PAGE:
Lack of forgiveness is known to be very bad for your health. It is not so well acknowledged that it is also very bad for your death.
I don’t wish to be morbid, but this is worth considering, no matter how far away death might seem to you. After all, anyone with any sense makes a will, so why not a bucket list of those you need to forgive before you die?
Think about it.
Not only will death come more peacefully when you have forgiven everyone in your life before you die, but if you make the transition while still holding anger and resentment, you will take it with you.You will not be free of it. You will have to deal with it on the other side, and there’s no guarantee it will be any easier.
Not only will you be burdened by the crappy energy you take with you, so will the person you haven’t forgiven, assuming it mattered to them. Any amends they might have made while you were alive are now impossible. It becomes unfinished business, and that makes it even more toxic that it was before.
So, if you want your death to be as easy and pain-free as possible, why not start the Radical Forgiveness process now and get all that toxic energy out of your body while you can? It doesn’t matter how old you are. Do it while you still have breath in your body and the mental capacity to remember who it is you need to forgive and why.
Note: There are still a couple of spots left in our upcoming Miracles workshop in January but you will have to be quick because it is limited to just 12 people. This is our most intensive Radical Forgiveness workshop, so give it some thought. Click here for more information or to make your reservations now.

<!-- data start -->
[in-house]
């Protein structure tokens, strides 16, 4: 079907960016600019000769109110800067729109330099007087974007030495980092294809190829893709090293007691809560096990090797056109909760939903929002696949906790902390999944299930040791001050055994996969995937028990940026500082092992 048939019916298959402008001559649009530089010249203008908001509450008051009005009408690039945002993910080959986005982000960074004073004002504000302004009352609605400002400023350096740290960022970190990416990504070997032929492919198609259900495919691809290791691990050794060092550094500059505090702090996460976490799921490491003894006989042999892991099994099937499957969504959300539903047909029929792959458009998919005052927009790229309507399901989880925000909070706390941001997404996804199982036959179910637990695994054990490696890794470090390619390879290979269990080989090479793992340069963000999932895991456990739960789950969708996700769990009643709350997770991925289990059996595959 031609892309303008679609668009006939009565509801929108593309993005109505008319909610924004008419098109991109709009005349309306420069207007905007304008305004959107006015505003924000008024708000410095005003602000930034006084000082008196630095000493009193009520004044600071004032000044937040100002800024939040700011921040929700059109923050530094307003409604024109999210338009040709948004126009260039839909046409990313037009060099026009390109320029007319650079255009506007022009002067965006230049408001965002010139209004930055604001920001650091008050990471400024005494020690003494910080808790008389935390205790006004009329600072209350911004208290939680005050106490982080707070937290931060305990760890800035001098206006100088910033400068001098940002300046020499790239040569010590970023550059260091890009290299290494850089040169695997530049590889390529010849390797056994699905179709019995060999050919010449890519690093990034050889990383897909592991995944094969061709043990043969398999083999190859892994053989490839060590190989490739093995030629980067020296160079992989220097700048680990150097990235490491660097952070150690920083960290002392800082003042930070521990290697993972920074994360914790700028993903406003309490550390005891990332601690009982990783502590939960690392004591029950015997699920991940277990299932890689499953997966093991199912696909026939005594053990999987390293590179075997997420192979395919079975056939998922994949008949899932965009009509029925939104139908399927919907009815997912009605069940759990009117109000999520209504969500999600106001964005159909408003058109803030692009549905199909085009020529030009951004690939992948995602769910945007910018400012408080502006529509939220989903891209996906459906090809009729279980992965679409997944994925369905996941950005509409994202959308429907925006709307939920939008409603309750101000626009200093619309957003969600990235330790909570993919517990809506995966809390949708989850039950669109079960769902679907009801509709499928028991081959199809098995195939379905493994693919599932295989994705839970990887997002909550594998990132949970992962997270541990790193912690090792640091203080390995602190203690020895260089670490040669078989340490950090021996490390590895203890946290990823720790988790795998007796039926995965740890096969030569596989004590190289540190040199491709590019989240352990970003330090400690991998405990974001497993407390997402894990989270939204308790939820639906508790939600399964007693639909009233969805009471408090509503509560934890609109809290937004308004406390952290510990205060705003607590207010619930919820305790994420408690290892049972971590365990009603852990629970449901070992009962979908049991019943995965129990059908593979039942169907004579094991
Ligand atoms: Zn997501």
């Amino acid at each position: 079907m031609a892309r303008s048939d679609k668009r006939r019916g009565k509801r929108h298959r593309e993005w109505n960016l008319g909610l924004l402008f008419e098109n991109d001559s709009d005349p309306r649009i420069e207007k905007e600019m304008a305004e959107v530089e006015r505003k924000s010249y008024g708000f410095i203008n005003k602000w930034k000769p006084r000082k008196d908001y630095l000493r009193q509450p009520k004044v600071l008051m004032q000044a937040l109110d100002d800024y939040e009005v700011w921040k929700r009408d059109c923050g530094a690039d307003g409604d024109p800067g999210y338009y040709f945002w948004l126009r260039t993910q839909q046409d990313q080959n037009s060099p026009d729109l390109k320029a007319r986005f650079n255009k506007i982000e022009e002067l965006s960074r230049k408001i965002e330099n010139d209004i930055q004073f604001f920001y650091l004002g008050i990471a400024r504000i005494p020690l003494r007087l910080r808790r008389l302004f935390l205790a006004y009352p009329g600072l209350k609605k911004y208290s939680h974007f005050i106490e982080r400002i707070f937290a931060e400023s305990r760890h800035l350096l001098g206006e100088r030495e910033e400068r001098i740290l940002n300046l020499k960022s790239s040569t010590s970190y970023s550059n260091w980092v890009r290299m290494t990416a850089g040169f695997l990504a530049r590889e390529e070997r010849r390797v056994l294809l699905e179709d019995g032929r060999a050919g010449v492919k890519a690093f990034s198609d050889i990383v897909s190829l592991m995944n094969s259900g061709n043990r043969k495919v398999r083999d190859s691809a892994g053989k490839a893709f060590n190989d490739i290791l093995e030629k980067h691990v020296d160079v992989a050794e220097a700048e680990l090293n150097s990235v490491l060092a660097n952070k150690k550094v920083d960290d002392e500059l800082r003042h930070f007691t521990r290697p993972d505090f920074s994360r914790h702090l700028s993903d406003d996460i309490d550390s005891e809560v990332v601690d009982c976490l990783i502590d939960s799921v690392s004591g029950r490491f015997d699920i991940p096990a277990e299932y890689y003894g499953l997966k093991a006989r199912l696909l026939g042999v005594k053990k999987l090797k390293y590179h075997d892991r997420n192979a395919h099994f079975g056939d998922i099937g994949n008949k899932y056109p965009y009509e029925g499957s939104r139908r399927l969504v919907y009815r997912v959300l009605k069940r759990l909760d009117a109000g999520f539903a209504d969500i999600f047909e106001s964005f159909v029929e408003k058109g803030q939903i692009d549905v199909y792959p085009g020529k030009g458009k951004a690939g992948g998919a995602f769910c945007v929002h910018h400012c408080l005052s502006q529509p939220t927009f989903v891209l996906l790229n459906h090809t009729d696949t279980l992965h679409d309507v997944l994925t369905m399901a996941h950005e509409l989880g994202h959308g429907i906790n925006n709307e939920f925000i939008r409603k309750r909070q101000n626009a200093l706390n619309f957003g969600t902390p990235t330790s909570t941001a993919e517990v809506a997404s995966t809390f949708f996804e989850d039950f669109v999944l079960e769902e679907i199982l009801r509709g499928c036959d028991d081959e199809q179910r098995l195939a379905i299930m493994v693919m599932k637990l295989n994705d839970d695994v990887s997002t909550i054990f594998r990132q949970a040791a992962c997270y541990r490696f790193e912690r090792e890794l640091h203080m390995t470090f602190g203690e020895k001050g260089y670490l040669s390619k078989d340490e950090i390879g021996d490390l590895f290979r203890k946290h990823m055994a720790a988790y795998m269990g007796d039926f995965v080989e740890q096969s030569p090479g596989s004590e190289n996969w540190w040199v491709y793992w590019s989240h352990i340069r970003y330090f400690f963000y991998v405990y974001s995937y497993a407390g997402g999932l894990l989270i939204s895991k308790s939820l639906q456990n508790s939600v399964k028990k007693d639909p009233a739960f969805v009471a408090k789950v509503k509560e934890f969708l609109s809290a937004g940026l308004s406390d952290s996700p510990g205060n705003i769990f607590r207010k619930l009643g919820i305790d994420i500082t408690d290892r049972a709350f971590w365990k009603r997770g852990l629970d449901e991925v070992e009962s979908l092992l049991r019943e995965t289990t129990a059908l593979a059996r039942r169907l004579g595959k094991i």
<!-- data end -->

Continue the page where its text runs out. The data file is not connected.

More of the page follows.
There’s much to be gained by doing all the forgiveness work you can on those who are still alive, as well as on those who are already dead. Not to mention that it is good for your health and may prevent cancer from arising in your body.
One place to start would be with your parents. I doubt whether there is a person on the planet that does not have some reason to forgive their parents, and this is no less true if they are already dead. After all, the parent/child relationship is characterized by conflict and that conflict continues to shape us long after we’ve left our parents’ house.
Remember, we chose our parents to give us our first and most intense experience of separation. If they are dead, do a worksheet on them. If they are still alive, do a worksheet on them. Clear as much remaining negative energy as you can.
If you are a parent yourself, you may need to forgive your kids for some things as well, like their rebellion as teenagers, resistance to your rules, drug use, moving away and depriving you of access to your grandchildren, and so on. We don’t often talk about forgiving our own children, but in my experience the pain they can cause can be every bit as hurtful as the abuse children suffer from parents.
Then there are our siblings. There are often reasons to forgive them for how it was growing up with them, and for how things have turned out since.
It is not surprising, therefore, that as we move into the holiday season, we find ourselves becoming tense and anxious about being together. The holidays are great for reflecting all of our non-forgiveness for us… both those we’ve not forgiven, and those who have not forgiven us. We also have floods of memories of those who have passed where some forgiveness is still required.
The key to making family re-unions like Thanksgiving enjoyable as well as healing, is to do all the forgiveness work you can before you go. You will be amazed at the difference it makes. Don’t leave it to yet another holiday season that you will find yourself simply enduring, rather than enjoying, because of all the toxicity that still needs to be healed.
And, if you really want to heal a wound or come to peace about something that still hurts, give yourself a great holiday present and consider joining me in January for the Miracles Workshop.